When I was a young man, speculation about the fruit set was, like today a topical subject. Members of the 'wise older generation would say, keep out of your orchards until Derby Day (then the first Wednesday in June) then take a look!
Times have changed, and the modern tree format shows fruitlets much more easily than the large trees back in my youth!
Looking at the apple trees in my garden, the set appears lighter than in past years. I am used to finding groups of 5 fruitlets at this stage and clearly require thinning down to ones & two's - this year the set is much lighter as much of the fruitlets have either not developed or dropped off!
Below: left; Red Devil which normally sets easily, in 2021 has less fruit. right; Christmas Pippin is the only one in my garden with a normal set
Drawing comparison with normal seasons, and illustrated 'below' by pictures of Cox apples, the normal set will have five fruitlets growing away equally, necessitating thinning back to 'one or two' apples.
Talking to industry experts, the general consensus is similar!
"Any farms that were frosted last year will have more apples than last year. The rest (who are the majority) will probably have less.
Despite a shorter growing season due to the late spring, there are already concerns that fewer apples = bigger apples = lower returns for growers.
I think the crop will generally be quite a bit down. Lots of frosted sites in the Weald, while in East and North Kent where the frost was less, the cold winds of a couple of weeks ago has led to a big run of fruitlets.
Below: Second bloom on Bramley apples
Worst affected is Bramley. Quite a bit of secondary bloom is apparent, but in a late season this will only produce 70mm apples which will be of no use to the supermarkets unless they review their specs which they are reluctant to do at the moment.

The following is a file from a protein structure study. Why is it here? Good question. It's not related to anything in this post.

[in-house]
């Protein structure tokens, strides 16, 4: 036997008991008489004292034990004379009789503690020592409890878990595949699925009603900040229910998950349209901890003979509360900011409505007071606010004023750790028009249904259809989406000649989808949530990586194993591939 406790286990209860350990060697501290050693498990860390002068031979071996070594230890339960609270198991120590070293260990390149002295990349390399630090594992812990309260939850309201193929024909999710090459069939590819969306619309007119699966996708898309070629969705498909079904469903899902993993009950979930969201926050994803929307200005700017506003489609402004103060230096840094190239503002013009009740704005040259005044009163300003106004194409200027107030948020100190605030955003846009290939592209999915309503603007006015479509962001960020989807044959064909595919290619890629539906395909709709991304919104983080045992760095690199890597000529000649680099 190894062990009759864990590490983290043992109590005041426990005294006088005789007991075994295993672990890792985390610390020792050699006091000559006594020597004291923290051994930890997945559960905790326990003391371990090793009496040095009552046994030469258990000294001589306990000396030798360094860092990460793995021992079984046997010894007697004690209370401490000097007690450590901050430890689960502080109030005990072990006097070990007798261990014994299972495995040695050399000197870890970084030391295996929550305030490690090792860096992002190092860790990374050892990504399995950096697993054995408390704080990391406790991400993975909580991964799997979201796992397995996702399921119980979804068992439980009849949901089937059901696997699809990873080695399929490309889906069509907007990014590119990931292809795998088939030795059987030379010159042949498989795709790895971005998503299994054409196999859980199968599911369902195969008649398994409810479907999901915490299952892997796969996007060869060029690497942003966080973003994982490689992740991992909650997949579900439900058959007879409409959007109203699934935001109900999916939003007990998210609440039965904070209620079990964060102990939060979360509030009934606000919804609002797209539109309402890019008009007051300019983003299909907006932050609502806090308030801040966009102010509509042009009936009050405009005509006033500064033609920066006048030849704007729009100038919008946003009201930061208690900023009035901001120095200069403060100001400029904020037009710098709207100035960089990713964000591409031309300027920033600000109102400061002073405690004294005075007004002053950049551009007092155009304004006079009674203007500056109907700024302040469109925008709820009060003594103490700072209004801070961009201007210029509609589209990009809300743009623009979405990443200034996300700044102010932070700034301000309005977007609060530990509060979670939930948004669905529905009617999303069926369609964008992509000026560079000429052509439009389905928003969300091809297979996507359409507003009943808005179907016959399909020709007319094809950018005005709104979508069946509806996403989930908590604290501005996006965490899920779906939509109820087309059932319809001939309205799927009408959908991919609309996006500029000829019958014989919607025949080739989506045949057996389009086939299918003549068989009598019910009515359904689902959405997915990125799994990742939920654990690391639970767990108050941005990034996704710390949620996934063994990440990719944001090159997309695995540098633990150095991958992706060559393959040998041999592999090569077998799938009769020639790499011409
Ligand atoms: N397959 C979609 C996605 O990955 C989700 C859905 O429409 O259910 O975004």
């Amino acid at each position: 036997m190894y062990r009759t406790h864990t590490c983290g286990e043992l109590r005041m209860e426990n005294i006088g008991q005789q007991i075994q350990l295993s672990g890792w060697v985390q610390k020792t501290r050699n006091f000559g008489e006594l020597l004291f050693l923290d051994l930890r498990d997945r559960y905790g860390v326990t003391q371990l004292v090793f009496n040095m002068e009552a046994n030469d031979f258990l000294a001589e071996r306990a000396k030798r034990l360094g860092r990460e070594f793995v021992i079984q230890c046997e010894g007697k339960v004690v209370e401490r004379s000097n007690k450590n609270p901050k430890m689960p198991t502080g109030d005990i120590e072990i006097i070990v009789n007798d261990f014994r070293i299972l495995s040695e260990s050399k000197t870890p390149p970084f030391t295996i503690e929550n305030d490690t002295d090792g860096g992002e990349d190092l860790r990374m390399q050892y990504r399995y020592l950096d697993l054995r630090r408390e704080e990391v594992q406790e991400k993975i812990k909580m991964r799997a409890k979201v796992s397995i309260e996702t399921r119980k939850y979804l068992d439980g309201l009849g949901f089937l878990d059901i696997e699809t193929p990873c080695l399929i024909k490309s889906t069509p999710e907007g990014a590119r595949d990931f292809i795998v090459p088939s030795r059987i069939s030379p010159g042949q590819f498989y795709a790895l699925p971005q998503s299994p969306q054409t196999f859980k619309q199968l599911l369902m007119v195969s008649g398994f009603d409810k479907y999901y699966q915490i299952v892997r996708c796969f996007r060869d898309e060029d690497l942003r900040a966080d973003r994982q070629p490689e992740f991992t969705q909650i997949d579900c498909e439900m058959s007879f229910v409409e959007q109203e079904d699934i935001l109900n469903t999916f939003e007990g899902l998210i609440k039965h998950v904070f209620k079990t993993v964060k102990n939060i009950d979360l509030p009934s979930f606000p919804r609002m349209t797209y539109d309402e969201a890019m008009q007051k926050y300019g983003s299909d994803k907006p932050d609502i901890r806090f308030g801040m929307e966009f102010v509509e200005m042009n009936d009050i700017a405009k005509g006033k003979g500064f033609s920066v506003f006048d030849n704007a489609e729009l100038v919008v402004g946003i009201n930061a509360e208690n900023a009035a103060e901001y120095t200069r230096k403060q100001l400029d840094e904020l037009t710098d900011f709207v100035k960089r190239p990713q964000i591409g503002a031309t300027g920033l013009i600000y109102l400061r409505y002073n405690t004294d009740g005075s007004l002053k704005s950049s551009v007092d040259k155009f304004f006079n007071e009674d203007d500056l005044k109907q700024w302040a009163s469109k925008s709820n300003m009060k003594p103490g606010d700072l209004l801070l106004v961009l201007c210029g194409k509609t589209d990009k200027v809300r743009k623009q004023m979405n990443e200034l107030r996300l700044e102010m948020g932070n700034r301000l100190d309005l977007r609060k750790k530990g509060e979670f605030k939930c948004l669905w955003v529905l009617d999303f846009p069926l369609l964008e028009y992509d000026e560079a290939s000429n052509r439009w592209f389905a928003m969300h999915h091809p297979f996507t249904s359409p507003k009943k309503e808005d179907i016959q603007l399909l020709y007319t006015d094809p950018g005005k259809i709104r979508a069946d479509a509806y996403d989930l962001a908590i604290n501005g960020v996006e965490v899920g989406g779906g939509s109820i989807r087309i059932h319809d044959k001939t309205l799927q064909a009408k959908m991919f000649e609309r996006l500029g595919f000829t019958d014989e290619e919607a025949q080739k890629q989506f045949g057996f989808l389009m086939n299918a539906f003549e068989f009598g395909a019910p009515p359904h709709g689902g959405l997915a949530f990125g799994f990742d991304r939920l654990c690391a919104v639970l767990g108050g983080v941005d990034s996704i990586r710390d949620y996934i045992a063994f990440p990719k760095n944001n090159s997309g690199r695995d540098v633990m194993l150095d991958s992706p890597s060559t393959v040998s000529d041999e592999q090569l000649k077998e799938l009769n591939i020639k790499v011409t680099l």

Braeburn also poor on many sites - will lead to a lot of oversized apples as most of them are singles. Gala look the best, but even they have run a lot. Most growers think they will still have a full crop, but I have done some counts and that would mean every apple from now on being in specification by harvest, which of course never happens.
The set in the West Midlands is, like in Kent, rather variable. However, my impression overall from discussions with colleagues, is that we probably have a slightly better set than the South East and East Anglia.
I would say that some varieties have set poorly (Cox and Junami being examples), others have set perhaps 1-2 apples per flower cluster (Red Windsor, Jonagold and Jazz) and Gala has set adequate crops, with some growers having applied thinning chemical towards the end of May in that variety.
Pear crops appear to have set surprisingly well, although they are starting to run now that they are starting to turn over.
Generally OK in the low Weald, but scruffy fruit. Bramley probably only half a crop.
Not a lot of thinning needed!
The English Apple Man Comments:
It seems more than likely that the crop this year will be below normal, and fruit size and skin quality will be below the optimum required for Supermarket customers. Gala, our number one apple is once again the most likely to deliver a decent crop, Braeburn, the second most important British grown apple and one that can easily grow too large if the set is light, hopefully our Supermarket customers will be flexible with their specifications!
That is all for this week
The English Apple Man